With the Emancipation Proclamation issued on January 1, 1863 by President Abraham Lincoln, slavery became a thing of the past on American soil.
As such, modern ears tend to find the vocabulary around words like “slave” and “master” to be archaic and sometimes uncomfortable. Sections in the Bible that deal with servant/master relationships sometimes get skimmed as readers focus more on the parent/child and husband/wife verses.
But these servant/master admonitions are still applicable today when applied to a similar relationship – the employee/boss one. While this is not a perfect comparison, the ideal is similar.
In an employee/boss setting, the worker has allowed whomever is in the supervising role to ultimately become the master. As such, the instruction from Ephesians 6:5-9 take a new meaning.
“5 [Employees work for] your earthly [bosses] with respect and fear, and with sincerity of heart, just as you would [work for] Christ. 6 [Work for them] not only to win their favor when their eye is on you, but as [employees] of Christ, doing the will of God from your heart. 7 [Work] wholeheartedly, as if you were [working for] the Lord, not people,8 because you know that the Lord will reward each one for whatever good they do, whether they are [employed] or [the employer].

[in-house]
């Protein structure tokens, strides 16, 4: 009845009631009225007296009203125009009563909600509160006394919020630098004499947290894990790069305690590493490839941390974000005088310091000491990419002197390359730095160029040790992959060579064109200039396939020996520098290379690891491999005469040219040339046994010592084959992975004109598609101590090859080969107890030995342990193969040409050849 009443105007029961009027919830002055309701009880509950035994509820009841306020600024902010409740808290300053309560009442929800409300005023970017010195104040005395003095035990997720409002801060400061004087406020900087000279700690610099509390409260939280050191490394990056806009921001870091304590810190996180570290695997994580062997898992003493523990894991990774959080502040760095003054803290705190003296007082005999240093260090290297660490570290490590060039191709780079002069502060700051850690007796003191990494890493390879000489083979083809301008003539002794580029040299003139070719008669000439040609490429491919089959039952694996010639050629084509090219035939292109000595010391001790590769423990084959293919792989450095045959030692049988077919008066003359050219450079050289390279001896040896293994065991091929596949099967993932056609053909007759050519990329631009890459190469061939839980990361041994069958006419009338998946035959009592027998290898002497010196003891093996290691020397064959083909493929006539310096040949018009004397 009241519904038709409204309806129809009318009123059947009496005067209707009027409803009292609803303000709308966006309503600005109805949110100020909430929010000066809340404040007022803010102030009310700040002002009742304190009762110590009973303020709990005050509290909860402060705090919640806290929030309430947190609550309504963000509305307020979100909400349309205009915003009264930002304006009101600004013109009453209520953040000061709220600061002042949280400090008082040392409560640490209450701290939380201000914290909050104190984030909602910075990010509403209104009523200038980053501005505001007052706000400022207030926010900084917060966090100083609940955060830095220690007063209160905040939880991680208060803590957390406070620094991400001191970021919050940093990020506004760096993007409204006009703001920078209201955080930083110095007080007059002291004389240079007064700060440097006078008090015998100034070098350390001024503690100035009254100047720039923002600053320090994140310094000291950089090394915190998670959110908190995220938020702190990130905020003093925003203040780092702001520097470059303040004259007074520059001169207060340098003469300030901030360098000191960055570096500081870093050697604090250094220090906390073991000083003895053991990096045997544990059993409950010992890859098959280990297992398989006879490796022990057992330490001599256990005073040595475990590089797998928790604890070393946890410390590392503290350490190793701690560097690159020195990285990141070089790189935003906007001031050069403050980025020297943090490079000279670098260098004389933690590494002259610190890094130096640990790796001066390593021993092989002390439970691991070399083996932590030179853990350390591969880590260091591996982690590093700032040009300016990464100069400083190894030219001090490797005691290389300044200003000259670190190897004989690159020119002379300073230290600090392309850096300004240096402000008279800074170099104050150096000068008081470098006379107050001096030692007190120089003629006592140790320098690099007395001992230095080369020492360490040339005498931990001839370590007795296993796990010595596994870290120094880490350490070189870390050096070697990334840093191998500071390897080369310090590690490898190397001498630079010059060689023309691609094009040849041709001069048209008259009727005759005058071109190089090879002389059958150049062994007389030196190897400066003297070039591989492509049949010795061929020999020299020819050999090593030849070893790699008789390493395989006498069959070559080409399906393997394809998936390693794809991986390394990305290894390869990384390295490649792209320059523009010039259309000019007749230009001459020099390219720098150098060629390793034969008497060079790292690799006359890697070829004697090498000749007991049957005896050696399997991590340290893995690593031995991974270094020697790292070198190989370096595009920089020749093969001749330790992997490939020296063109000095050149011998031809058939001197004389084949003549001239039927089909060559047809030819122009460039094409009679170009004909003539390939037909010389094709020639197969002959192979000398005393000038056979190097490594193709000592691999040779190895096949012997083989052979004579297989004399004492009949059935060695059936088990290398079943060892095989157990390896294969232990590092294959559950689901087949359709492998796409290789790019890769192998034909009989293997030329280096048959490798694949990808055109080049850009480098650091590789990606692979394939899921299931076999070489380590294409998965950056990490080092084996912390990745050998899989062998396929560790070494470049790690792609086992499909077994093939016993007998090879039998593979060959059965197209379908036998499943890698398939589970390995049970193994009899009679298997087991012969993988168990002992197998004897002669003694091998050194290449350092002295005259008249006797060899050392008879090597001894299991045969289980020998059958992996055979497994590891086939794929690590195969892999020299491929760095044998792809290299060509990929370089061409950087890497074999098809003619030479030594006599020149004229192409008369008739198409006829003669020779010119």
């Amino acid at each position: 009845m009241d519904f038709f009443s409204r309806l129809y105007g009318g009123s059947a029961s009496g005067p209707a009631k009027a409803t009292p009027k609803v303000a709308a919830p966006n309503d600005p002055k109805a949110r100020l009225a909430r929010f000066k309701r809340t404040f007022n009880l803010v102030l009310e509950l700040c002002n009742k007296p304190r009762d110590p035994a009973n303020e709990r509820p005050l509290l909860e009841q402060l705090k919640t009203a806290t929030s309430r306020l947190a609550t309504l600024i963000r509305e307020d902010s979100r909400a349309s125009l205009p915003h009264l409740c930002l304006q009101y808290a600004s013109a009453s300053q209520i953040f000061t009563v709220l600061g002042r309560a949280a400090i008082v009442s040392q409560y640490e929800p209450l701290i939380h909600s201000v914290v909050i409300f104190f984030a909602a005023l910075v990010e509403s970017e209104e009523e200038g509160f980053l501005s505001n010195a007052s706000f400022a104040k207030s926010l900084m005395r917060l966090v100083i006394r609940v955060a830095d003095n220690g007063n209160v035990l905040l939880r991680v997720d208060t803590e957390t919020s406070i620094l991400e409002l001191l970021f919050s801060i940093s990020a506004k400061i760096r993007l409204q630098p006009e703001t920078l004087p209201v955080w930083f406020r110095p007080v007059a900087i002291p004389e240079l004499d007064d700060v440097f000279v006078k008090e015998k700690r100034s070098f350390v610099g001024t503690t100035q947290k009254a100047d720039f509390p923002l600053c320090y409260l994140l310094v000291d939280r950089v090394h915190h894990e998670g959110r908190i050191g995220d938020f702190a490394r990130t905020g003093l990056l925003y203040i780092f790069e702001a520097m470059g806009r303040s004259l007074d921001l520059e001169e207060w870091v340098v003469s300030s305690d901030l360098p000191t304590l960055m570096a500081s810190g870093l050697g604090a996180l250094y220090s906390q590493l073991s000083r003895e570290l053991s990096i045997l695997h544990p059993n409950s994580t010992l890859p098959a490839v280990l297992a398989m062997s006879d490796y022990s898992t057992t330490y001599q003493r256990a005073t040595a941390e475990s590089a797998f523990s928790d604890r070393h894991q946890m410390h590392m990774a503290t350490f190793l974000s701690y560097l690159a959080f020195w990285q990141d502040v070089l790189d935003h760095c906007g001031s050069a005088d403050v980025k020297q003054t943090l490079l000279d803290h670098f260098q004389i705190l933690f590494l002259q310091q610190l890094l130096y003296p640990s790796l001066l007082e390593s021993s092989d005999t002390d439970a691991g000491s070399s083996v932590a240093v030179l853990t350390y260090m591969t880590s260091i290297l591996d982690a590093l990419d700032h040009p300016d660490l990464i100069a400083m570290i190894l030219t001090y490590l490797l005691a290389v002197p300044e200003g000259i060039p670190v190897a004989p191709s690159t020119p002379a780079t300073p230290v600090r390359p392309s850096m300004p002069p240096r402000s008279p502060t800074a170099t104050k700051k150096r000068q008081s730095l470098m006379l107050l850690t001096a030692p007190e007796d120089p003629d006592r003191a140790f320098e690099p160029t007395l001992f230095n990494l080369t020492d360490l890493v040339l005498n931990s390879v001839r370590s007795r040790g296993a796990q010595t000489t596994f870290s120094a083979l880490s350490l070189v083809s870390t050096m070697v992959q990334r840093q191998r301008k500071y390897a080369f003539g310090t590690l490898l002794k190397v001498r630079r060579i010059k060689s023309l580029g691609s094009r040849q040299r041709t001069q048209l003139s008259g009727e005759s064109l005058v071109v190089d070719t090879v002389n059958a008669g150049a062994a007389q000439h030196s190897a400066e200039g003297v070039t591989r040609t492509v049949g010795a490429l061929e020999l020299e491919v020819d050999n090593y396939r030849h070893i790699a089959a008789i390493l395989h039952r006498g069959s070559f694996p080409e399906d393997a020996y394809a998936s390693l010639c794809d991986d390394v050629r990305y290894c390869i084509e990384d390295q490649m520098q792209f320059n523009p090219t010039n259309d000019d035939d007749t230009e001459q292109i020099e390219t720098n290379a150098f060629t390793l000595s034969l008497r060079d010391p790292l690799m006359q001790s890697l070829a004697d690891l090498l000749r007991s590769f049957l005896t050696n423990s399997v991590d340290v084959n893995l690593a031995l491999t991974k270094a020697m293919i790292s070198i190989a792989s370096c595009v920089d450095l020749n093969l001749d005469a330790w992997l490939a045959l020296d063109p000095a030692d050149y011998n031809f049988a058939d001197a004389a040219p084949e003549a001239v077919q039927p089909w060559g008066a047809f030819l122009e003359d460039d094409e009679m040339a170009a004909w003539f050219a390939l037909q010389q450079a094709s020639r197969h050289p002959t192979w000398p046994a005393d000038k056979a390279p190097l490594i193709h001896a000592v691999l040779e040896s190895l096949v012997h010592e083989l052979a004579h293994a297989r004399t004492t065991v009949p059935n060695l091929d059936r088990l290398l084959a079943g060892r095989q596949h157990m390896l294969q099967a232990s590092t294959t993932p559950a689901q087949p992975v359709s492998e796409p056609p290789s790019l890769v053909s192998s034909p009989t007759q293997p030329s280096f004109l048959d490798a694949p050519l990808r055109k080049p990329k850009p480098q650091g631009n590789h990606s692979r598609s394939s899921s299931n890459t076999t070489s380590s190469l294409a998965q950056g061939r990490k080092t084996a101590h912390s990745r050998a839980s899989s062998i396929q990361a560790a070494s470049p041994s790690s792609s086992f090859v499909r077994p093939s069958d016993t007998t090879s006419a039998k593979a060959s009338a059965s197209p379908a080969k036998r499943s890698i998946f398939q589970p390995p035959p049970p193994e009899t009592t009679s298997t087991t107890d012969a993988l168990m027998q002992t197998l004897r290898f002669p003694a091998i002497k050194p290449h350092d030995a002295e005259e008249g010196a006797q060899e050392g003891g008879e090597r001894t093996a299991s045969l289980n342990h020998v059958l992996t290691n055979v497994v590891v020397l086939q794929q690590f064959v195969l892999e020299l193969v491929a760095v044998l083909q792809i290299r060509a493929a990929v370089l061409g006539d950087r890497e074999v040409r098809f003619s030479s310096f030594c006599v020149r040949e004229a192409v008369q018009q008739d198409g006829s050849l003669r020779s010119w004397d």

“9 And [bosses], treat your [employees] in the same way. Do not threaten them, since you know that he who is both their [Boss] and yours is in heaven, and there is no favoritism with him.” (NIV)
It’s crucial to treat employees and bosses with respect, and to work a job as if working it for the Lord. With this kind of work ethic, whether being the “slave” or “master” God is honored, and that is the best work benefit of all.
Copyright 2016 by Molly Farnsley. Use by permission only.